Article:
Pompe disease (glycogen storage disease type II; OMIM #232300) is caused by mutations in the GAA gene leading to the absence or reduced levels of lysosomal acid alpha-glucosidase (GAA) activity in all tissues of the human body (1,2). Lysosomal glycogen accumulation results in the swelling and rupture of lysosomes and subsequently cell damage, organelle dysfunction, and alterations in energy demand of the cell (3).
Pompe disease is divided in the infantile form [infantile-onset Pompe disease (IOPD)] with a multisystem storage of accumulated lysosomal-, and non-lysosomal-bound glycogen e.g. in the heart, skeletal muscle, and brain tissue. The later onset form [late-onset Pompe disease (LOPD)] manifests with predominant but not exclusive skeletal muscle involvement (4). Since the licensing of alglucosidase alfa (a recombinant human GAA) 15 years ago, this drug is the therapy of choice for all patients living with Pompe disease (4-8). The implementation of enzyme replacement therapy (ERT) has been a huge leap forward but the disease is still far from being cured. Where do we fall short?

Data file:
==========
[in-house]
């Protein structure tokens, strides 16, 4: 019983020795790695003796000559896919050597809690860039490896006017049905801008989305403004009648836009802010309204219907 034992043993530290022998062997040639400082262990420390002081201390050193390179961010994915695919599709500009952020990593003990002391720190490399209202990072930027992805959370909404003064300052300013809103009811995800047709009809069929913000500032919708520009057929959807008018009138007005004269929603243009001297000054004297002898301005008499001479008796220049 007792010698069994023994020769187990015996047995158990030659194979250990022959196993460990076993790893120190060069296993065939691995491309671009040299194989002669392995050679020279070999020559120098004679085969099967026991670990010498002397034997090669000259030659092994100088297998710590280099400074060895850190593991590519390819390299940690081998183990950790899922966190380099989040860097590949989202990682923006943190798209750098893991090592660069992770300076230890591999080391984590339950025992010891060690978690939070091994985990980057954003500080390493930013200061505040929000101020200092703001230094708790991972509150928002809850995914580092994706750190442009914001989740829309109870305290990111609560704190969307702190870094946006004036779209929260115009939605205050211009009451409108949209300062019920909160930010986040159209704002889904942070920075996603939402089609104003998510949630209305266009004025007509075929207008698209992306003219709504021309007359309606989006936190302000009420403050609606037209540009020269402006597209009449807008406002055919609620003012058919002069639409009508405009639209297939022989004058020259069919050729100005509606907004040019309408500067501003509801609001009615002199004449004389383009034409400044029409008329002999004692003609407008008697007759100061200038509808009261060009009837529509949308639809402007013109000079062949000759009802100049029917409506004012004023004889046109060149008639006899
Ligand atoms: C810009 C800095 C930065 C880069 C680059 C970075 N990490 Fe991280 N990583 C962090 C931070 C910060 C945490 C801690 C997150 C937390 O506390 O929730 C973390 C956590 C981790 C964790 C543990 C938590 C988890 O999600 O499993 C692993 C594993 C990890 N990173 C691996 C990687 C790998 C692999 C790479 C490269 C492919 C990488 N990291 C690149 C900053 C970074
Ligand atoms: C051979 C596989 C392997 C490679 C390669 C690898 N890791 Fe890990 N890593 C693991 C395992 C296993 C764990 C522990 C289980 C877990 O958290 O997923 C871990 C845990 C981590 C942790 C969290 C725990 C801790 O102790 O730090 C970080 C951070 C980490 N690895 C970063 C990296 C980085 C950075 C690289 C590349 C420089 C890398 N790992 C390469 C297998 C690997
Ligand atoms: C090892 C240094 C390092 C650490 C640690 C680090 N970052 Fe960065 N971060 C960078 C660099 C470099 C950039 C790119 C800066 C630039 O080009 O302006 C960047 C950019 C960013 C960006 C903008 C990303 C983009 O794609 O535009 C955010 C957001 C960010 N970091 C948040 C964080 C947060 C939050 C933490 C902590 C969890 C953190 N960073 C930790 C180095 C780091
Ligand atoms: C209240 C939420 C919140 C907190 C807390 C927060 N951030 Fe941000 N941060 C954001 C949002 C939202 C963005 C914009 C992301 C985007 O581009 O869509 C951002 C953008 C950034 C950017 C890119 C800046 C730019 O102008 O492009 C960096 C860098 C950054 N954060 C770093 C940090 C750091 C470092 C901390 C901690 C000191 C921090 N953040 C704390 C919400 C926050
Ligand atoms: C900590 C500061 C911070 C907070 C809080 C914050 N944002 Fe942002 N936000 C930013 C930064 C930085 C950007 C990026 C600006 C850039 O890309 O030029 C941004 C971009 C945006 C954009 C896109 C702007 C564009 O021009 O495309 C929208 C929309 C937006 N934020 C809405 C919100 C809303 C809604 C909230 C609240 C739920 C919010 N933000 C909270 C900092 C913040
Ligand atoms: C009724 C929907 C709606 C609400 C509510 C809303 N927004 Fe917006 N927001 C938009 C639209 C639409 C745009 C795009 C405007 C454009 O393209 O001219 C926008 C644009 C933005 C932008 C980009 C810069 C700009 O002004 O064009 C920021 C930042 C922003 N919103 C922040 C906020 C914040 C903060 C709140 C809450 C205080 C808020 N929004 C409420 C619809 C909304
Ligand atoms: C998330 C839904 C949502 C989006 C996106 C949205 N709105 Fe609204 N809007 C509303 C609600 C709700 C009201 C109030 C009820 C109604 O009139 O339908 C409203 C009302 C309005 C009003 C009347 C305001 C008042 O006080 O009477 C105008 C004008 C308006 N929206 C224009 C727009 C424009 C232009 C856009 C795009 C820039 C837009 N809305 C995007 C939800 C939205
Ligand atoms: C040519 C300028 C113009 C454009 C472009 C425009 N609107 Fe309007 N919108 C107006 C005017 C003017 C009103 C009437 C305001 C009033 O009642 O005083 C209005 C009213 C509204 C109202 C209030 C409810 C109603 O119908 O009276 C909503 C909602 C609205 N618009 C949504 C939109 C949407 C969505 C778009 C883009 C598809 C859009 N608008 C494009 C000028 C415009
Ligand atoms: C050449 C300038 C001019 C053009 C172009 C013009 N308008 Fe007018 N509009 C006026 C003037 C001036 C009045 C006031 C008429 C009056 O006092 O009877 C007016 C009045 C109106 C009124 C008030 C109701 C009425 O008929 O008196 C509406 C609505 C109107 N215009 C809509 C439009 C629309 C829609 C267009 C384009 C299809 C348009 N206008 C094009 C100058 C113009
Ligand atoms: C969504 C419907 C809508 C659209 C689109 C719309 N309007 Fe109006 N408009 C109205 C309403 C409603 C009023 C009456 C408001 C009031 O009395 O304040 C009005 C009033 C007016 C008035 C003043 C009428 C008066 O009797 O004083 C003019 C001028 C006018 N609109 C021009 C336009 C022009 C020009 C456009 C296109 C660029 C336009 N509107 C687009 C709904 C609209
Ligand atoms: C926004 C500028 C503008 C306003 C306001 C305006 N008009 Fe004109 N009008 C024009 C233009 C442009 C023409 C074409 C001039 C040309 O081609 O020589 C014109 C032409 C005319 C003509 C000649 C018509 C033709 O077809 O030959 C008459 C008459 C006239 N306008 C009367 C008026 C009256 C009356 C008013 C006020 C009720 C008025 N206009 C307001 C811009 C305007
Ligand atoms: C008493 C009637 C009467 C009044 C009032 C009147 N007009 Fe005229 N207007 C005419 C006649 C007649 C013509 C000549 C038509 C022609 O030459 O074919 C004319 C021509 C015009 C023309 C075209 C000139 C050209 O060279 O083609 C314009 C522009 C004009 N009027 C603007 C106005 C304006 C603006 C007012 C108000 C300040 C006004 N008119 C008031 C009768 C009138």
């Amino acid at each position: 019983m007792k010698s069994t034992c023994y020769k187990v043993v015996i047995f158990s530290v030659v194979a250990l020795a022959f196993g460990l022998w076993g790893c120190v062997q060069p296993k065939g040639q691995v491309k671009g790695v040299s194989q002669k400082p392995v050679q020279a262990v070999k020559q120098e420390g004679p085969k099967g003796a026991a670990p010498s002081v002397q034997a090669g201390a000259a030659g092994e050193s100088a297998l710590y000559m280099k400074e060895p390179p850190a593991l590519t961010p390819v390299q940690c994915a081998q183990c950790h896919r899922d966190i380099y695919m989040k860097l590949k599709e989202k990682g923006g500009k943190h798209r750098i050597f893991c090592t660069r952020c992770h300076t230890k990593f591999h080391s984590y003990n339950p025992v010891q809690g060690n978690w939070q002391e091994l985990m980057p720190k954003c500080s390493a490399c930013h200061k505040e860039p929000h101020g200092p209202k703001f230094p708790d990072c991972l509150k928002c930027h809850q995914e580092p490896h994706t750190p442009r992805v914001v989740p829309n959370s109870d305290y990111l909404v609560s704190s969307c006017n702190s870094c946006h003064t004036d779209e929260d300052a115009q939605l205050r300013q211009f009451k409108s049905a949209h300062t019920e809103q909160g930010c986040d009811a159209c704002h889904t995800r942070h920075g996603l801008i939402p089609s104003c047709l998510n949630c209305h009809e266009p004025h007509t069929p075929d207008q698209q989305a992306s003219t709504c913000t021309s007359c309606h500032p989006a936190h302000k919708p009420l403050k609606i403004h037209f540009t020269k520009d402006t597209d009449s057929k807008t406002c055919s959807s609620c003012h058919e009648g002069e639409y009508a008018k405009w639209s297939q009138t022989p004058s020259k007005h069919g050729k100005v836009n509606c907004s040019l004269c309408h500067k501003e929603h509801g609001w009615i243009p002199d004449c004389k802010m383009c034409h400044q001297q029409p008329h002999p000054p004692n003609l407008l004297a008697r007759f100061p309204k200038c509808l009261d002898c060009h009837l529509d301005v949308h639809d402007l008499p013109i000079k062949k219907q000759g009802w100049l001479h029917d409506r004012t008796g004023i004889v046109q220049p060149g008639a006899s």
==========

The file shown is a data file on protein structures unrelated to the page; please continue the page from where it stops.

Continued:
Unmet needs and open questions
Fatigue—an energy deficit?